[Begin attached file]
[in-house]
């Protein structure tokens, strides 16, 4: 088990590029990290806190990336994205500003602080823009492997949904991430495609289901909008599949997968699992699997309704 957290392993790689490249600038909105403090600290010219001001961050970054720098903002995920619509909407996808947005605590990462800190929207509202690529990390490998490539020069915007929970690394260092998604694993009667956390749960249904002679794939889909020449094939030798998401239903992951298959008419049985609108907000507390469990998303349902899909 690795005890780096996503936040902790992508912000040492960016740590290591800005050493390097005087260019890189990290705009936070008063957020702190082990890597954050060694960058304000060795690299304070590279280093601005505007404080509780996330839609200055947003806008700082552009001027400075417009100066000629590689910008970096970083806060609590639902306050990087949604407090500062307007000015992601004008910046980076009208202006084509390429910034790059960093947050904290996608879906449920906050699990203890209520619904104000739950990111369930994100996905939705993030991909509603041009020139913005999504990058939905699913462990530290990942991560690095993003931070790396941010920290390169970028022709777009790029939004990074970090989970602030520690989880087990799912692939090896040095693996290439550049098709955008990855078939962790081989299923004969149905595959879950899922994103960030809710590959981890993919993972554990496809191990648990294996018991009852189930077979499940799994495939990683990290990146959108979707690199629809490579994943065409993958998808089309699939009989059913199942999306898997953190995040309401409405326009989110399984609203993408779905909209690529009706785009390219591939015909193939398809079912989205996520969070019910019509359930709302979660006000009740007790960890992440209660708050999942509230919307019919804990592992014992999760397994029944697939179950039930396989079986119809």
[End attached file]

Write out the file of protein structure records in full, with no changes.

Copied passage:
[in-house]
């Protein structure tokens, strides 16, 4: 088990590029990290806190990336994205500003602080823009492997949904991430495609289901909008599949997968699992699997309704 957290392993790689490249600038909105403090600290010219001001961050970054720098903002995920619509909407996808947005605590990462800190929207509202690529990390490998490539020069915007929970690394260092998604694993009667956390749960249904002679794939889909020449094939030798998401239903992951298959008419049985609108907000507390469990998303349902899909 690795005890780096996503936040902790992508912000040492960016740590290591800005050493390097005087260019890189990290705009936070008063957020702190082990890597954050060694960058304000060795690299304070590279280093601005505007404080509780996330839609200055947003806008700082552009001027400075417009100066000629590689910008970096970083806060609590639902306050990087949604407090500062307007000015992601004008910046980076009208202006084509390429910034790059960093947050904290996608879906449920906050699990203890209520619904104000739950990111369930994100996905939705993030991909509603041009020139913005999504990058939905699913462990530290990942991560690095993003931070790396941010920290390169970028022709777009790029939004990074970090989970602030520690989880087990799912692939090896040095693996290439550049098709955008990855078939962790081989299923004969149905595959879950899922994103960030809710590959981890993919993972554990496809191990648990294996018991009852189930077979499940799994495939990683990290990146959108979707690199629809490579994943065409993958998808089309699939009989059913199942999306898997953190995040309401409405326009989110399984609203993408779905909209690529009706785009390219591939015909193939398809079912989205996520969070019910019509359930709302979660006000009740007790960890992440209660708050999942509230919307019919804990592992014992999760397994029944697939179950039930396989079986119809």